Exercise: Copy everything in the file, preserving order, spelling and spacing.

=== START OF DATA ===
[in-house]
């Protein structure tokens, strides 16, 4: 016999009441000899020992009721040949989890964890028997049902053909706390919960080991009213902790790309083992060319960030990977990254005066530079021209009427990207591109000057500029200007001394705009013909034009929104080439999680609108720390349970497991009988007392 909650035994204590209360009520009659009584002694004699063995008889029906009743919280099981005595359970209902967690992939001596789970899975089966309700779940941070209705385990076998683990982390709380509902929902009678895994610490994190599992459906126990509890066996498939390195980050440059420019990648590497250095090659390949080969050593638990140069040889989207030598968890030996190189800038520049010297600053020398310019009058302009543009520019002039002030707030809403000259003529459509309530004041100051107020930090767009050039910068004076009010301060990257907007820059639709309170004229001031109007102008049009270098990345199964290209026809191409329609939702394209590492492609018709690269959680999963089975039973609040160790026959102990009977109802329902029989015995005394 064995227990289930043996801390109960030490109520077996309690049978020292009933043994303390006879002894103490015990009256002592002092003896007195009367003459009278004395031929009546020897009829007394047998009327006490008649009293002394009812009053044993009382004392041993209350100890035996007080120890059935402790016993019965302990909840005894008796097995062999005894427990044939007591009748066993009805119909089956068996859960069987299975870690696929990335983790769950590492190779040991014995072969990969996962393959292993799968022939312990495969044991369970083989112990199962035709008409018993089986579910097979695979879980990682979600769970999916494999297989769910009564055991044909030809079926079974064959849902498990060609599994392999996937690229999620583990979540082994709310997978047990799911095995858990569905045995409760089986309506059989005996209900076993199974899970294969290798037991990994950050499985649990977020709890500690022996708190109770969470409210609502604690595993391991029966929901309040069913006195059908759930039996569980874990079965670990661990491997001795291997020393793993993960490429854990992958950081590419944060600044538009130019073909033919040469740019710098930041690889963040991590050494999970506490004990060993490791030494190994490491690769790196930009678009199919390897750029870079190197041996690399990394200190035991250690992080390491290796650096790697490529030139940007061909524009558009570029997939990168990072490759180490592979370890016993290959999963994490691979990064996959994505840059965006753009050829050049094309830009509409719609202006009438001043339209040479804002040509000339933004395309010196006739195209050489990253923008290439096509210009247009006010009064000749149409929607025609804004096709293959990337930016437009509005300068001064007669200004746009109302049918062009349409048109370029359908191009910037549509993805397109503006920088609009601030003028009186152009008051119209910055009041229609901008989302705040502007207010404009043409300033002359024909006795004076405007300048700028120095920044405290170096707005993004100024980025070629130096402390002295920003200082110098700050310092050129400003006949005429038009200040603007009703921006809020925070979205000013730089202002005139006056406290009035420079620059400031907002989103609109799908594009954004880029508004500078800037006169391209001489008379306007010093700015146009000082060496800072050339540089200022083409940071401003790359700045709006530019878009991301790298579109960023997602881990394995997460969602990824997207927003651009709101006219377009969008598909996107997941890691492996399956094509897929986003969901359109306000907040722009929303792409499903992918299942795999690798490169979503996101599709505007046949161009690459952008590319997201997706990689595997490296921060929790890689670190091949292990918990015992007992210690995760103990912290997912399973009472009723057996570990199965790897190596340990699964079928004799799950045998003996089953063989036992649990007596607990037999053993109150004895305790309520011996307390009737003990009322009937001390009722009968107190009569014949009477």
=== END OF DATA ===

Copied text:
[in-house]
């Protein structure tokens, strides 16, 4: 016999009441000899020992009721040949989890964890028997049902053909706390919960080991009213902790790309083992060319960030990977990254005066530079021209009427990207591109000057500029200007001394705009013909034009929104080439999680609108720390349970497991009988007392 909650035994204590209360009520009659009584002694004699063995008889029906009743919280099981005595359970209902967690992939001596789970899975089966309700779940941070209705385990076998683990982390709380509902929902009678895994610490994190599992459906126990509890066996498939390195980050440059420019990648590497250095090659390949080969050593638990140069040889989207030598968890030996190189800038520049010297600053020398310019009058302009543009520019002039002030707030809403000259003529459509309530004041100051107020930090767009050039910068004076009010301060990257907007820059639709309170004229001031109007102008049009270098990345199964290209026809191409329609939702394209590492492609018709690269959680999963089975039973609040160790026959102990009977109802329902029989015995005394 064995227990289930043996801390109960030490109520077996309690049978020292009933043994303390006879002894103490015990009256002592002092003896007195009367003459009278004395031929009546020897009829007394047998009327006490008649009293002394009812009053044993009382004392041993209350100890035996007080120890059935402790016993019965302990909840005894008796097995062999005894427990044939007591009748066993009805119909089956068996859960069987299975870690696929990335983790769950590492190779040991014995072969990969996962393959292993799968022939312990495969044991369970083989112990199962035709008409018993089986579910097979695979879980990682979600769970999916494999297989769910009564055991044909030809079926079974064959849902498990060609599994392999996937690229999620583990979540082994709310997978047990799911095995858990569905045995409760089986309506059989005996209900076993199974899970294969290798037991990994950050499985649990977020709890500690022996708190109770969470409210609502604690595993391991029966929901309040069913006195059908759930039996569980874990079965670990661990491997001795291997020393793993993960490429854990992958950081590419944060600044538009130019073909033919040469740019710098930041690889963040991590050494999970506490004990060993490791030494190994490491690769790196930009678009199919390897750029870079190197041996690399990394200190035991250690992080390491290796650096790697490529030139940007061909524009558009570029997939990168990072490759180490592979370890016993290959999963994490691979990064996959994505840059965006753009050829050049094309830009509409719609202006009438001043339209040479804002040509000339933004395309010196006739195209050489990253923008290439096509210009247009006010009064000749149409929607025609804004096709293959990337930016437009509005300068001064007669200004746009109302049918062009349409048109370029359908191009910037549509993805397109503006920088609009601030003028009186152009008051119209910055009041229609901008989302705040502007207010404009043409300033002359024909006795004076405007300048700028120095920044405290170096707005993004100024980025070629130096402390002295920003200082110098700050310092050129400003006949005429038009200040603007009703921006809020925070979205000013730089202002005139006056406290009035420079620059400031907002989103609109799908594009954004880029508004500078800037006169391209001489008379306007010093700015146009000082060496800072050339540089200022083409940071401003790359700045709006530019878009991301790298579109960023997602881990394995997460969602990824997207927003651009709101006219377009969008598909996107997941890691492996399956094509897929986003969901359109306000907040722009929303792409499903992918299942795999690798490169979503996101599709505007046949161009690459952008590319997201997706990689595997490296921060929790890689670190091949292990918990015992007992210690995760103990912290997912399973009472009723057996570990199965790897190596340990699964079928004799799950045998003996089953063989036992649990007596607990037999053993109150004895305790309520011996307390009737003990009322009937001390009722009968107190009569014949009477």